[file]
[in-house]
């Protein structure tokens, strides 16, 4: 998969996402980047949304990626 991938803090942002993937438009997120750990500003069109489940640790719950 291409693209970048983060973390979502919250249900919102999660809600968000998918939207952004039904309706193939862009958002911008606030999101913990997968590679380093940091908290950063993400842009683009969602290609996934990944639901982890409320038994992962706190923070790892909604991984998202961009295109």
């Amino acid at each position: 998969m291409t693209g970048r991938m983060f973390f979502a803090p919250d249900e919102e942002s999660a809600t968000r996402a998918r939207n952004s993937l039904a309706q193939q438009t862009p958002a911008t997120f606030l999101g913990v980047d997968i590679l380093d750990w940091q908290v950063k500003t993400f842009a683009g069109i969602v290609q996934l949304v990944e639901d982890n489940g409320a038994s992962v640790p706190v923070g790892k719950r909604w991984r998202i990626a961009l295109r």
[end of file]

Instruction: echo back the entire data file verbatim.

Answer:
[in-house]
């Protein structure tokens, strides 16, 4: 998969996402980047949304990626 991938803090942002993937438009997120750990500003069109489940640790719950 291409693209970048983060973390979502919250249900919102999660809600968000998918939207952004039904309706193939862009958002911008606030999101913990997968590679380093940091908290950063993400842009683009969602290609996934990944639901982890409320038994992962706190923070790892909604991984998202961009295109």
């Amino acid at each position: 998969m291409t693209g970048r991938m983060f973390f979502a803090p919250d249900e919102e942002s999660a809600t968000r996402a998918r939207n952004s993937l039904a309706q193939q438009t862009p958002a911008t997120f606030l999101g913990v980047d997968i590679l380093d750990w940091q908290v950063k500003t993400f842009a683009g069109i969602v290609q996934l949304v990944e639901d982890n489940g409320a038994s992962v640790p706190v923070g790892k719950r909604w991984r998202i990626a961009l295109r």